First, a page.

Thaksinomics: A New Asian Paradigm?
NAVAL POSTGRADUATE SCHOOL MONTEREY CA CENTER FOR CONTEMPORARY CONFLICT
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Prior to the Asian Economic Crisis sparked by the collapse of the Thai baht in 1997, Southeast Asia looked like a sure bet for a long period of high sustained economic growth. Its membership in the elite group of industrialized countries seemed assured. The crisis came as a complete surprise to many area experts, and brought an end to the era of the Asian Miracle. While growth rates are gradually edging upwards, the region has not been able to restore the pre-crisis mechanisms that propelled many of its countries out of poverty and into near affluence. As a region, Southeast Asias economies are the most open to international trade. While such openness spurred their growth for several decades, in the post 1997 period it has left them increasingly vulnerable to adverse economic and political shocks. The region suffered a tremendous blow to its technology exports when the 2001-02 recession spread to the region following the collapse in Americas information technology investment. Increasing competition with China for foreign investment and export markets is also making it harder for Southeast Asian economies to sustain growth rates approaching those attained in the pre-1997 period. Greatly compounding the regions economic woes was the powerful Bali terrorist attack and its impact on tourism. U.S. and other Western intelligence sources have confirmed the presence of powerful terrorist networks throughout the region--Indonesia, Malaysia, Singapore, Thailand and Philippines. The openness of these economies makes them especially vulnerable to terrorist acts. Despite these challenges, the Thai economy began accelerating from a growth rate of 1.9 percent in 2001 the year Dr. Thaksin was elected Prime Minister to 5.3 percent in 2002, to a projected 6.5 percent in 2003, with forecasts of even higher rates in the next several years.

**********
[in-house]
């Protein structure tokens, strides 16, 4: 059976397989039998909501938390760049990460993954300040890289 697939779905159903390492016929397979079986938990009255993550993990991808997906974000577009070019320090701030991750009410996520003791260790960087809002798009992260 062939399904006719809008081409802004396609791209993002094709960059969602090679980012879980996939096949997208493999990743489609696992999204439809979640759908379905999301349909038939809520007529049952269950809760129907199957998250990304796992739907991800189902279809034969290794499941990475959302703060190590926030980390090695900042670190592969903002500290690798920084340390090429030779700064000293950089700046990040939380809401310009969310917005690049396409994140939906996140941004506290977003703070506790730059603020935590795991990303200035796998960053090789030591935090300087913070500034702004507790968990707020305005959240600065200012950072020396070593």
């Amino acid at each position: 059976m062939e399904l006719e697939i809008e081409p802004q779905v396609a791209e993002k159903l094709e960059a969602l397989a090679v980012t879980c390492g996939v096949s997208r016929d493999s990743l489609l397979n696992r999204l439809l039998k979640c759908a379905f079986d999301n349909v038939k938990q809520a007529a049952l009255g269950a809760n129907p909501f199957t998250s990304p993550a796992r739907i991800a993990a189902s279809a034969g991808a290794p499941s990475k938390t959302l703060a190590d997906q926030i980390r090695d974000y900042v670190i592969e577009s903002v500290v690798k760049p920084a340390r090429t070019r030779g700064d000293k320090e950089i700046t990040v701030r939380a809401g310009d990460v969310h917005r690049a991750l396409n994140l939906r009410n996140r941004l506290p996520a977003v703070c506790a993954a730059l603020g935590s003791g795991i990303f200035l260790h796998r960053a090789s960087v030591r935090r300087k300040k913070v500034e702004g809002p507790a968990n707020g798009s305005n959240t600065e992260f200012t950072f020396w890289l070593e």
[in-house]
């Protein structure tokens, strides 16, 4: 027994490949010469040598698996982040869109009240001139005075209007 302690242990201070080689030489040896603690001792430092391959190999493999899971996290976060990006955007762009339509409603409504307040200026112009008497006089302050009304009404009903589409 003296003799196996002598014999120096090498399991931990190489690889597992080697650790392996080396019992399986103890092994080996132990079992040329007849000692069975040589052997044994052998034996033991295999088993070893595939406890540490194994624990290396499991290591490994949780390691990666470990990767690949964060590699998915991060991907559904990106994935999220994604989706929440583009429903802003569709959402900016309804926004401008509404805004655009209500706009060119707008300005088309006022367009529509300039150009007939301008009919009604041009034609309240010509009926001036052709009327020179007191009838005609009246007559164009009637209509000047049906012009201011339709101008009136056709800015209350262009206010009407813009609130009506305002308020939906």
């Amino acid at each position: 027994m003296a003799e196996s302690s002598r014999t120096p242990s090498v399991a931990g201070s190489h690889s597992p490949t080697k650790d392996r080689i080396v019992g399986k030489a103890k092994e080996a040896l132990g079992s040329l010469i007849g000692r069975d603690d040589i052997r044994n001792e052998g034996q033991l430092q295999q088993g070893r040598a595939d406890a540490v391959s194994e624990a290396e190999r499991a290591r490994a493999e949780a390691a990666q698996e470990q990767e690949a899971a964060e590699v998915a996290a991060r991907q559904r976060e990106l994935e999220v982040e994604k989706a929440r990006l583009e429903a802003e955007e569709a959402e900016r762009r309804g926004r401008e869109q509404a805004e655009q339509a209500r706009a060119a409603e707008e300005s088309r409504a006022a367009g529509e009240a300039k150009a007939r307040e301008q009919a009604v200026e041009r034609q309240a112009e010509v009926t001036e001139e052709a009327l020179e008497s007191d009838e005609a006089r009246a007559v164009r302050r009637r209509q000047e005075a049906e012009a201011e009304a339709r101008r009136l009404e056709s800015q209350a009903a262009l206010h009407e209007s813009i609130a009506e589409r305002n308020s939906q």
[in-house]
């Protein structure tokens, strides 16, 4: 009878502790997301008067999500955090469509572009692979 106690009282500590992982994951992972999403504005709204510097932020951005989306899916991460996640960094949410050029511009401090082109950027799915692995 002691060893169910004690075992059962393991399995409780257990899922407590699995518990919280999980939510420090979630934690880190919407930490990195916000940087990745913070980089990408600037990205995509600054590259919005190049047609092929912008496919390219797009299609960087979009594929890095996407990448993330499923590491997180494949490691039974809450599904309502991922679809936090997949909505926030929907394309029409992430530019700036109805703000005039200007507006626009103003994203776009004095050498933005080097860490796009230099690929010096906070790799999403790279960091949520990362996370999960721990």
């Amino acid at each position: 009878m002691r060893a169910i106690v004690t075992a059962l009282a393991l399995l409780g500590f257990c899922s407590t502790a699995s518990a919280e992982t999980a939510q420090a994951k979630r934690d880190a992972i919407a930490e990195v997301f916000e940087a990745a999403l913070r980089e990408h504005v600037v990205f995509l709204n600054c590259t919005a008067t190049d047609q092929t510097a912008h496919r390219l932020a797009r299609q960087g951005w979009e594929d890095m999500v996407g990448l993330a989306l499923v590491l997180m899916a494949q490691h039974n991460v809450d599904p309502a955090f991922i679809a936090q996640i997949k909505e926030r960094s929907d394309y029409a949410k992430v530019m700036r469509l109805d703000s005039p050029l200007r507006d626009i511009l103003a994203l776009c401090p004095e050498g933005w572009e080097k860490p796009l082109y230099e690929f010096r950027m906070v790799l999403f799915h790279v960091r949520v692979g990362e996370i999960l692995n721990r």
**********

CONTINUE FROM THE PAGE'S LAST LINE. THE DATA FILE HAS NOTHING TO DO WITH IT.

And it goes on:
- Economics and Cost Analysis
- Government and Political Science